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Anaplerotic Reactions

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Anaplerotic reactions are metabolic pathways used to replenish oxaloacetate in the citric acid cycle after it has been consumed. The purpose of these reactions is to maintain adequate levels of ATP so that cellular respiration can carry on uninterrupted.

What is an Anaplerotic Reaction?

The anaplerotic reaction is the anabolic reaction that helps to generate the intermediate compounds of the biochemical; pathways. The intermediate reaction step of such a reaction is known as anaplerotic routes. Anaplerotic reactions are an important part of the metabolism; that is, they are an important part of the biochemical pathways like citric acid pathways, lipid biosynthesis. In this article, we mainly focus on the anaplerotic reaction, anaplerotic routes for anaplerotic pathways. It focuses on the physiological role of anaplerosis.

In the citric acid cycle, amino acid metabolism and synthesis of triglyceride in adipose tissue, which is also known as lipid biosynthesis. 

What is Anaplerosis?

Anaplerosis can be defined as the reaction that can replenish the intermediates of the pathway. In simpler terms, anaplerotic reaction maintains the dynamic balance of an anaplerotic route in such a way that the concentration of the crucial but depleted intermediate has remained as a constant. 

Anaplerotic routes are the reaction steps that are followed to generate the intermediates of the biochemical pathways. 

Details of Anaplerotic Reaction

  1. Pyruvate Carboxylase Pathway 

This pathway produces oxaloacetate from two molecules of pyruvate. It is activated by high levels of ATP and inhibited by high levels of ADP. The pathway uses the enzyme pyruvate carboxylase to convert pyruvate into oxaloacetate.

  1. PEP Carboxykinase Pathway 

This pathway produces oxaloacetate from one molecule of pyruvate and one molecule of PEP. It is activated by high levels of ATP and inhibited by high levels of ADP. The pathway uses the enzyme PEP carboxykinase to convert pyruvate and PEP into oxaloacetate.

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  1. The Citric Acid Cycle 

The citric acid cycle also called the tricarboxylic acid cycle or the Krebs cycle is a series of enzymatic reactions that convert the energy in food molecules into ATP. The cycle begins with the oxidation of pyruvate, a product of glycolysis, to acetyl CoA. Acetyl CoA is then oxidized by the citric acid cycle, which results in the oxidation of NADH and FADH to NAD and FAD, respectively. In turn, these coenzymes are oxidized by oxidative phosphorylation to produce ATP.

The Physiological Role of Anaplerosis in the Citric Acid Cycle

Anaplerotic reactions are a very important part of the citric acid cycle, also known as the TCA cycle. The citric acid cycle is an amphibolic pathway. Amphibolic pathways are those pathways that can perform both anabolic reactions as well as catabolic reactions. The anaplerotic reaction is also known as the anaplerotic pathways of the citric acid cycle. They are responsible for the anabolic part of the cycle. The primary role of the citric acid cycle is the oxidation of acetyl-CoA to carbon dioxide.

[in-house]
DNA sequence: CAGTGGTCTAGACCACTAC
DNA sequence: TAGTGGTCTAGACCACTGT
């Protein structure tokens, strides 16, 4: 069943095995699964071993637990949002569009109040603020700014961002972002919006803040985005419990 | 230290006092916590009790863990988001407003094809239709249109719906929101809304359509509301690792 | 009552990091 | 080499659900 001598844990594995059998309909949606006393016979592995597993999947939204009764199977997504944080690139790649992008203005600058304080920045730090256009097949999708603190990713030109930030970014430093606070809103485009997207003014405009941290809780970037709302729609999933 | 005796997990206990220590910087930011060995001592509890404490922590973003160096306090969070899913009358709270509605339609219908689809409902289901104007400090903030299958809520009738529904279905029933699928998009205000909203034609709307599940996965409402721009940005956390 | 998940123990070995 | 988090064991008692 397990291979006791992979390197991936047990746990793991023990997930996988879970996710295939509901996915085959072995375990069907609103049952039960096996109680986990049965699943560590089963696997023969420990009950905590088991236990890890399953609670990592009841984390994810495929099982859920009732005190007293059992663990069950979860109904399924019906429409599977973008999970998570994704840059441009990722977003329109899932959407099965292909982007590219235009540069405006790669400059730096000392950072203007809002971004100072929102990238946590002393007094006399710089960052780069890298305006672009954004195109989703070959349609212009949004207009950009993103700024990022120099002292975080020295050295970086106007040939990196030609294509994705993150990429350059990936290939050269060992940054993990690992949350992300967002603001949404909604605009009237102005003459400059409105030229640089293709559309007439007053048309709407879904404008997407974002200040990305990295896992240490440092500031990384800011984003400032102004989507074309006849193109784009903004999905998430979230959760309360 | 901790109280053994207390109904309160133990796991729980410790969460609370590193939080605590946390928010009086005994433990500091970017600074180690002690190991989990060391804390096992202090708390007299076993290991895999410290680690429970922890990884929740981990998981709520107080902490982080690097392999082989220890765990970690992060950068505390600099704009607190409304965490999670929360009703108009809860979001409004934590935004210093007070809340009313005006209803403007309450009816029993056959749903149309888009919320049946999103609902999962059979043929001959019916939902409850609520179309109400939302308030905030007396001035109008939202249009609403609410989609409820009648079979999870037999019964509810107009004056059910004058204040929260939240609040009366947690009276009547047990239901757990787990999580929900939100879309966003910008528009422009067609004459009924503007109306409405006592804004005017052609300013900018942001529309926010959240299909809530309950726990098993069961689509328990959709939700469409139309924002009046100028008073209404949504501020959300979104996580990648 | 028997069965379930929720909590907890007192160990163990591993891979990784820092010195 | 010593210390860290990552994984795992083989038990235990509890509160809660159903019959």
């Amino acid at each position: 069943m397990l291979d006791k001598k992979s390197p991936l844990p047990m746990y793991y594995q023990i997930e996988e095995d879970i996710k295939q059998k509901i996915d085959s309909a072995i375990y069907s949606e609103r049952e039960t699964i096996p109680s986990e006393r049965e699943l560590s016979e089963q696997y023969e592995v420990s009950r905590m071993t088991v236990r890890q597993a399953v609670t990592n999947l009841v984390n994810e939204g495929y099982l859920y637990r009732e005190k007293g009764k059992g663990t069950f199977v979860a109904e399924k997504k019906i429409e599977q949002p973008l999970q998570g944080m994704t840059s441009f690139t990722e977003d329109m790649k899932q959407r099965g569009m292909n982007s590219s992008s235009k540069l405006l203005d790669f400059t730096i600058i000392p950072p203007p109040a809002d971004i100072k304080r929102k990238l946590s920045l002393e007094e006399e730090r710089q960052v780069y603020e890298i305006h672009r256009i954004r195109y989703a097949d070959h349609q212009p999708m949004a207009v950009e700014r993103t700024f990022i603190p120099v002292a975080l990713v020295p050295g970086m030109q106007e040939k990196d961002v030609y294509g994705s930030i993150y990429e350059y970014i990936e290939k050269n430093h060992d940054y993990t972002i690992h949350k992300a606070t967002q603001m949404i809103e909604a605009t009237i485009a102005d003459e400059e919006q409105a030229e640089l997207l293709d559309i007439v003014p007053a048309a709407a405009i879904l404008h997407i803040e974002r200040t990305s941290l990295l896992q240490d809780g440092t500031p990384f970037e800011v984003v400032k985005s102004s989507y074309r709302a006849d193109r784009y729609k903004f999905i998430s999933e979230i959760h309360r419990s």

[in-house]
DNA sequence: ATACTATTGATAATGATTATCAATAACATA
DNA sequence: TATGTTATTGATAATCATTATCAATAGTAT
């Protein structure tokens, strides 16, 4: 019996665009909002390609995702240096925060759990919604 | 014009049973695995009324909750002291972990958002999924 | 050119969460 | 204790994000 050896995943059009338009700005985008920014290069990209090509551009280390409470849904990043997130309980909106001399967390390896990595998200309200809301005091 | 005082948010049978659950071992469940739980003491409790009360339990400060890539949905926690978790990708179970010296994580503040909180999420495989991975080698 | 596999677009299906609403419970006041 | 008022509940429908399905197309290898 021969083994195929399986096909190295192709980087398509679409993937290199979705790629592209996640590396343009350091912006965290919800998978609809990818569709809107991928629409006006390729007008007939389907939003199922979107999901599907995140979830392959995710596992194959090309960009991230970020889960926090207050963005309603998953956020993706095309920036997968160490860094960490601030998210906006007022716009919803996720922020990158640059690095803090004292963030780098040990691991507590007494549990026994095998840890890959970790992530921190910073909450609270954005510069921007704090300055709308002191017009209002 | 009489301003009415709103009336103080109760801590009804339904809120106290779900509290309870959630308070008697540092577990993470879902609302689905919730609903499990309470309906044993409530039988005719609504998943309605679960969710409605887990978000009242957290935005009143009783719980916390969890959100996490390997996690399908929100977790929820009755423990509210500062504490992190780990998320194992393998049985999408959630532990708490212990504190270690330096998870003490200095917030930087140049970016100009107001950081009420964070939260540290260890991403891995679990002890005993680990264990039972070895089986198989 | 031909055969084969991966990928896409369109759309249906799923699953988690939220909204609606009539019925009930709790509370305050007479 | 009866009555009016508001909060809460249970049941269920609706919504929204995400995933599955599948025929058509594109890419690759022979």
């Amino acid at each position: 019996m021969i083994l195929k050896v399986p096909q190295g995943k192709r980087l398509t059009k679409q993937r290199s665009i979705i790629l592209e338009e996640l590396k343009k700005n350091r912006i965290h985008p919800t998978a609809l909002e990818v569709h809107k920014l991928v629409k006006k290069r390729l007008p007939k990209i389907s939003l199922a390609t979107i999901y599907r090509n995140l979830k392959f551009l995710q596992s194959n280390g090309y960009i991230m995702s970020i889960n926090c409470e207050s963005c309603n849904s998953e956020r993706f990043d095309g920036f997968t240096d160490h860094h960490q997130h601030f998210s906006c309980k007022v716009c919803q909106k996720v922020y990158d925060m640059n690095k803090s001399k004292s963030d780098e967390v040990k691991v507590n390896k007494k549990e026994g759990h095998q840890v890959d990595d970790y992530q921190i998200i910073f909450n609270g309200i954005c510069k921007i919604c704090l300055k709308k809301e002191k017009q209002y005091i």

It is important to understand that TCA cycle intermediates are sufficient to sustain the

oxidative carbon flux during high energy consumption like individuals performing exercise or during lower energy consumption like fasting. It is important to note that there is not a large change in the pool size of TCA intermediates. In several physiological states, there is a large influx of intermediates like 4- and 5-carbon intermediates into the TCA cycle. It is notable that even with the change in the intermediate concentrations, the citric acid cycle can not act as a carbon sink, so it maintains a dynamic balance between incoming and outgoing intermediates by anaplerosis and cataplerosis. 

Anaplerotic Reactions of the Citric Acid Cycle

 There are four major anaplerotic reactions in the TCA cycle.

  1. Pyruvate to oxaloacetate

  2. Phosphoenolpyruvate to oxaloacetate

  3. Phosphophenol pyruvate to oxaloacetate using PEP carboxykinase.

  4. Pyruvate to malate

  1. Pyruvate to Oxaloacetate

This reaction takes place in the cells of the liver and kidney. The enzyme required to convert pyruvate to oxaloacetate is pyruvate carboxylase. This reaction is a reversible reaction. Oxaloacetate is the intermediate of the TCA cycle that undergoes condensation reaction by citrate synthase to yield citrate. The chemical reaction can be written as 

\[Pyruvate + HCO_{3}^{-} + ATP \rightarrow  oxaloacetate + ADP + Pi\]

This reaction is catalyzed by pyruvate carboxylase. The enzyme catalyzes a reversible reaction. This is the most important part of the anaplerotic route or anaplerotic pathway.

Pyruvate Carboxylase- It is a mitochondrial enzyme that catalyzes carboxylation reactions. It is considered the regulatory enzyme of the citric acid cycle. It requires an allosteric activator for its activity. Acetyl CoA acts as the positive allosteric modulator of this enzyme. Pyruvate carboxylase has two major roles one in anaplerosis and second in gluconeogenesis.